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STEM Centre
> STEM Centre > Women in Science Week at Vanier > 2015

Vanier Celebrates Women in Science

Focus on the Environment
October 13 to October 15, 2015 - All Lectures are in the Auditorium

Tuesday, October 13

10:00 to 11:30 AM

Kiyoko Gotanda
Department of Biology, McGill University

"Adaptive traits and spatiotemporal variation in selection. Or, my adventures in science"
My research focuses on the intersection of evolution, ecology, and behaviour. Broadly, I seek to understand how variation in selective pressures affects the origins and evolution of biological diversity. More specifically, I focus on adaptation and how it is affected by spatial and temporal variation in selection. I will discuss some of my research exploring these topics, as well as share my experiences of becoming and being a scientist

2:30 to 4:00 PM

Nivatha Balendra
Department of Physiology, McGill University

"A sustainable solution to oil contamination: the power of microbes"
Having an idea and passion is all you need to make change happen. How can we all learn to think out of the box and push our limits? What are some obstacles we need to overcome in order to narrow the gender gap in science? This is a young scientist's take on a sustainable method of reducing oil contamination.

Wednesday, October 14

9:30 to 11:00 AM

Julia Freeman
McGill School of Environment, McGill University

"To Bt or not to Bt: Biotech questions in India and elsewhere"
In this presentation we will consider the controversies raised by genetically engineered (GE) agriculture in India. The country has been growing biotech cotton, known as Bt cotton, to resist certain pests since 2002. It has been widely adopted by farmers and is now used on 90% of the cotton growing area of India. However, when the government decided the next biotech crop, Bt eggplant, was ready for commercial release in 2009 political action shut the crop down and it remains suspended in moratorium today. How can we understand these different reactions and outcomes? A closer look at this case troubles straightforward conclusions about the risks and benefits of GE crops and raises important questions about the social significance of agricultural biotechnology.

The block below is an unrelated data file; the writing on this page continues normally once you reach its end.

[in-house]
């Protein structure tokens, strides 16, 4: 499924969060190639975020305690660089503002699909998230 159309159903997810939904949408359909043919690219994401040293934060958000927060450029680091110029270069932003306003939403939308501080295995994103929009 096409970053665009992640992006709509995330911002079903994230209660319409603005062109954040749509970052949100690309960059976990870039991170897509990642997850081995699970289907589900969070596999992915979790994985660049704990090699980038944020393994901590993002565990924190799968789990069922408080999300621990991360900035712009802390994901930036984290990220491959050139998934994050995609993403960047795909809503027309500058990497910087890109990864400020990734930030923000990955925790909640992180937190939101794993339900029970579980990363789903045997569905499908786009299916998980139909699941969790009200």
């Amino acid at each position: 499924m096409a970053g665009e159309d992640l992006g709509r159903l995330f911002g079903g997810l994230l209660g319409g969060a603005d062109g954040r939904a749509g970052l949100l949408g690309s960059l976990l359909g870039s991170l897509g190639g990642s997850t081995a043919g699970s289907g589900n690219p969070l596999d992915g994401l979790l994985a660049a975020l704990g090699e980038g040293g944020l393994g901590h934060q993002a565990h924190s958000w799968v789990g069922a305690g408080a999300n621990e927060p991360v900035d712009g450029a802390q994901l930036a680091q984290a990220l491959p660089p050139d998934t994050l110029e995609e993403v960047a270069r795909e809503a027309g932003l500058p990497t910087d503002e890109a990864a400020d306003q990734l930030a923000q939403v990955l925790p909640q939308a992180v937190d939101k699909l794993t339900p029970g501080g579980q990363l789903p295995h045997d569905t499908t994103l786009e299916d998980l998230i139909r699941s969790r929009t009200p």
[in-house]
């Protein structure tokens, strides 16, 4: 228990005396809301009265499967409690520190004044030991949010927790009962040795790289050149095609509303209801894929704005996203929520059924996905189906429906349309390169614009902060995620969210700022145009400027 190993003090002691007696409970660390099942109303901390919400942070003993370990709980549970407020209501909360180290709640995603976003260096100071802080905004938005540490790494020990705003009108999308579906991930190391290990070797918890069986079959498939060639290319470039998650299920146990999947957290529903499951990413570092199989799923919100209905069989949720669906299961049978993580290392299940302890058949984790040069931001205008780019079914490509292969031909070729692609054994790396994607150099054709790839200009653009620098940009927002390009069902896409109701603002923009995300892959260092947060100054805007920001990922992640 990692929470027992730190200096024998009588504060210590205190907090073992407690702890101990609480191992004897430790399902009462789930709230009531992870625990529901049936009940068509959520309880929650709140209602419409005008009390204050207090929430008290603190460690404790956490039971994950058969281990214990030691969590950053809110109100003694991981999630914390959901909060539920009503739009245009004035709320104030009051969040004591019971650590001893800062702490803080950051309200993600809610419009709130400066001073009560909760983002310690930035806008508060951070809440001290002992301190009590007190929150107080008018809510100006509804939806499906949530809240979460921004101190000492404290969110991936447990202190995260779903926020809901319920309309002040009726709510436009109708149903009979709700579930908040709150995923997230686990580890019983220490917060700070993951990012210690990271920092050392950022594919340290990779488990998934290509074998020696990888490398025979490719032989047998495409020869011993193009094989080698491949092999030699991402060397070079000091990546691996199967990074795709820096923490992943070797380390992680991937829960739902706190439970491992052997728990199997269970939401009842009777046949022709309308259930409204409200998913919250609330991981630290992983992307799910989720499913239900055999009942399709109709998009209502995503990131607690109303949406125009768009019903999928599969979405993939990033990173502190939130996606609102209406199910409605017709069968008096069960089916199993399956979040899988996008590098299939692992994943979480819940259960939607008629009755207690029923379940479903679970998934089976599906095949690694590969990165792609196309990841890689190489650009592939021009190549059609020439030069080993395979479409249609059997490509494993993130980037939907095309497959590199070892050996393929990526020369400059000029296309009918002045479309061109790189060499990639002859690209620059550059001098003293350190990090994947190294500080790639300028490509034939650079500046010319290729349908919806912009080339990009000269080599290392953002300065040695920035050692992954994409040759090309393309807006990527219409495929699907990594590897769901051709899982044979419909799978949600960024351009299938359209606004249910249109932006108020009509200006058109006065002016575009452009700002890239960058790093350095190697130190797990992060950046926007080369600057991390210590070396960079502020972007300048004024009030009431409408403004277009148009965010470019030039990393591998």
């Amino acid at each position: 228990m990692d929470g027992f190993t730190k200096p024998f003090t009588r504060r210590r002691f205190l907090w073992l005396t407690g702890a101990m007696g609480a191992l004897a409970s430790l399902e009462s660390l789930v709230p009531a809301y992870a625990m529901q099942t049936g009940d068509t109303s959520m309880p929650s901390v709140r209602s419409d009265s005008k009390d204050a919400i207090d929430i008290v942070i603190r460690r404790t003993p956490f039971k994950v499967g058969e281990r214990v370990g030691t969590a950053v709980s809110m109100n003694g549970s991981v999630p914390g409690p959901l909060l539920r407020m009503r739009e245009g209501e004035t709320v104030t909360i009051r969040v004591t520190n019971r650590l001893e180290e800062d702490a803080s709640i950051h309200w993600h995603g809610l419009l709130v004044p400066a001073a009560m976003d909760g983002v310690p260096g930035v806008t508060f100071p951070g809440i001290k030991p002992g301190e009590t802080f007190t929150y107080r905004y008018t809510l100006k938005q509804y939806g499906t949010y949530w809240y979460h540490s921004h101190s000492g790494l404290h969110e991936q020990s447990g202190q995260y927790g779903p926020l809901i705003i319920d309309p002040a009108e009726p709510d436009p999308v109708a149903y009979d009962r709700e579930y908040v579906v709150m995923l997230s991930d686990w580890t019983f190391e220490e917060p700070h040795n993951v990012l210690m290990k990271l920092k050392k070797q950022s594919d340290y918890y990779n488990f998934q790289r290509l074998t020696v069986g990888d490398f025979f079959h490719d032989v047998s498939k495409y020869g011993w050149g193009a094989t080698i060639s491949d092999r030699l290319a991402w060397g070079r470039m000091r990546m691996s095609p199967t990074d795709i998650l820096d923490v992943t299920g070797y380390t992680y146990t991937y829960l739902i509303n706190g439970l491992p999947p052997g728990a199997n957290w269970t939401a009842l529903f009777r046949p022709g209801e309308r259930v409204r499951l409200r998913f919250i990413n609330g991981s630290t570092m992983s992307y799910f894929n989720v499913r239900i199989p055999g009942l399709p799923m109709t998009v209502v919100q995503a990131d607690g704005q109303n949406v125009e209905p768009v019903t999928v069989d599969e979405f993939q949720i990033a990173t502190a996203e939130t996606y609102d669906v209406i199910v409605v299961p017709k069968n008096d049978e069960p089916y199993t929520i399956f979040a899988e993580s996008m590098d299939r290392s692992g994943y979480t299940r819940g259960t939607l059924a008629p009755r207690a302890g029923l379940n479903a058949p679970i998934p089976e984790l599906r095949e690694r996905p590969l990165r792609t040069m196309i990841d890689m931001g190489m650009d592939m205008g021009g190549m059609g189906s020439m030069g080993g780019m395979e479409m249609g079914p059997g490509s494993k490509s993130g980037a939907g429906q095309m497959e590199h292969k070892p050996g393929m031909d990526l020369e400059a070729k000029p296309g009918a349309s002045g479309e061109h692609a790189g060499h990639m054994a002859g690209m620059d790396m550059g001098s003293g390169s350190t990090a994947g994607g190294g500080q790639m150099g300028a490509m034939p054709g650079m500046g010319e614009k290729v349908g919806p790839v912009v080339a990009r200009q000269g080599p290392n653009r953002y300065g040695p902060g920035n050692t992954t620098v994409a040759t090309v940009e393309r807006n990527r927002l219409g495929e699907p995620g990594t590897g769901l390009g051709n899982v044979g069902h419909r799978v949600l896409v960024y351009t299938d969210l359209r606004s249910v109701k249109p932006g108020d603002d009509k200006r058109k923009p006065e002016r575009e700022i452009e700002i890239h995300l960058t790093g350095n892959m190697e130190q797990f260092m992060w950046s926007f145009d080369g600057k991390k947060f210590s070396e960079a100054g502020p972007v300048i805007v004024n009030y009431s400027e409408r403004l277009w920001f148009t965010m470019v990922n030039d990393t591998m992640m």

11:30 AM to 12:15 PM

Parisa Ariya
Department of Chemistry and Department of Atmospheric and Oceanic Sciences, McGill University

"Mercury in Atmosphere and Atmospheric interfaces: Development of Novel Mercury Mass Spectrometry and Green Technology for Mercury Remediation and Recycling"
Mercury is amongst key elements known to humanity for several millennia, which has been used in numerous fields including medicine, catalysis, optics, and energy-efficient technology. Yet, mercury compounds are also known for being persistent, toxic and for being bio-accumulative pollutants of global interest. Volatile mercury species exist in the atmosphere, and undergo chemical transformation. Upon deposition, predominantly oxidized mercury species can deposit on the Earth's surface and potentially be bio accumulative in the aquatic food chains. In this talk, I will compile a comprehensive overview of the state-of-the-art atmospheric and interfacial mercury research and will present our newly developed mercury mass spectrometry for mercury chemical speciation in atmosphere and aquatic systems, as well as green techniques for mercury remediation. Uncertainties and directions of future research will also be discussed.

12:30 to 2:00 PM

UB Panel Discussion (Location: A-548)
Panel Members are Dalal Hanna, Nivatha Balendra, Julia Freeman, Parisa Ariya, Marianne Falardeau-Coté.

2:00 to 3:30 PM

Marianne Falardeau-Coté
Department of Natural Resource Sciences, McGill University